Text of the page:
RENO, Nev. —Federal land managers have removed about 250 more wild horses from a Nevada range after a judge allowed a controversial roundup of the animals to resume.
U.S. Bureau of Land Management spokesman Doran Sanchez said the roundup in northern Elko County began again shortly after U.S. District Judge Larry Hicks on Friday rescinded a temporary restraining order.
The judge took the action at the request of the agency, which maintained that more than 500 horses could die of dehydration in the next week if the roundup didn't continue.
Horse advocates had sought to halt the roundup, saying it was inhumane to herd the animals by helicopter to trap sites in the hot summer temperatures.
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Small plane crashes into street, killing two
SOUTH PORTLAND, Maine — Two people were killed Saturday when the small plane they were in crashed into a city street shortly after taking off from Portland International Jetport, officials said.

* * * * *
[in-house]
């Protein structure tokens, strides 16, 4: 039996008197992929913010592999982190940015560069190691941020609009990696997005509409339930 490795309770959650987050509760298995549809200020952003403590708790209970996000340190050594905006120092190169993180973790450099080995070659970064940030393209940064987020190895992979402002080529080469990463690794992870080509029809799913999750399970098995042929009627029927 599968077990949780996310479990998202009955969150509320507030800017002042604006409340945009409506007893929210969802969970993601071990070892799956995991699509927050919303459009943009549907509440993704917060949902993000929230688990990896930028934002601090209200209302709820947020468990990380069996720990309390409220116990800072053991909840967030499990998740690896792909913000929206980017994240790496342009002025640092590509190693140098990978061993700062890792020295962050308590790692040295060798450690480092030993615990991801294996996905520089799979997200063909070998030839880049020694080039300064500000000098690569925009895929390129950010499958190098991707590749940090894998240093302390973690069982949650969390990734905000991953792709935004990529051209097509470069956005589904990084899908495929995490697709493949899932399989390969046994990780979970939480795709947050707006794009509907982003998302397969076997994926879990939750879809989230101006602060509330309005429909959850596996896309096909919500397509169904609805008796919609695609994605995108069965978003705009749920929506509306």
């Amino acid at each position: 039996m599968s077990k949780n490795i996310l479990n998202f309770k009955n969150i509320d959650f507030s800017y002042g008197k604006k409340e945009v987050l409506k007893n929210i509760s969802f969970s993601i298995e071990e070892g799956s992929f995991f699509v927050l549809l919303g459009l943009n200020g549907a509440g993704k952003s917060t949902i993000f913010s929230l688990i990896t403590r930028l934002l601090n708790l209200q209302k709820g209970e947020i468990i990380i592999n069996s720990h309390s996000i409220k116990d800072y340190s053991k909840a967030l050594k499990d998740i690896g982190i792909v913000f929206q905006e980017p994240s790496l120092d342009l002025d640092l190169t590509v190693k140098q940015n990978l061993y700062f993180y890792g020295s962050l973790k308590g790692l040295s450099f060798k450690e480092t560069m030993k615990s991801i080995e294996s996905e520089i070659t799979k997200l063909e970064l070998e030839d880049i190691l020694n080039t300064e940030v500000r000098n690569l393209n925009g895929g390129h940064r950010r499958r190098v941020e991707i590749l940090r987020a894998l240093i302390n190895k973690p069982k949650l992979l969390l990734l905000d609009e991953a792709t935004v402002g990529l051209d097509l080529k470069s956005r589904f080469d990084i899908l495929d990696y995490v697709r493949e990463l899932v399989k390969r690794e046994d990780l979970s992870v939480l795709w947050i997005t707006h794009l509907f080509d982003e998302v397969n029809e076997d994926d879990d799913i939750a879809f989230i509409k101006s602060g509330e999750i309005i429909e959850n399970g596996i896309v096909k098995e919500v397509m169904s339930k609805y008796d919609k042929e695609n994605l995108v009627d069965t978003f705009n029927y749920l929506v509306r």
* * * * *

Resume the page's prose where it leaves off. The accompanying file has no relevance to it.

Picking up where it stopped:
The Yak-52, a Soviet training aircraft introduced in the 1970s, crashed at about 3:30 p.m. on Western Avenue, a normally busy road lined with strip malls, retail outlets, offices and two semiconductor manufacturing plants.
Two people aboard the two-seater plane were killed, but their identities were not being released, said South Portland Fire Chief Kevin Guimond. There were no injuries reported on the ground.
Justin Crabtree, 32, of Portland, was leaving a nearby Staples store when he saw the plane make a sharp turn before diving.
"It was just a sharp turn and straight down to the ground," he said.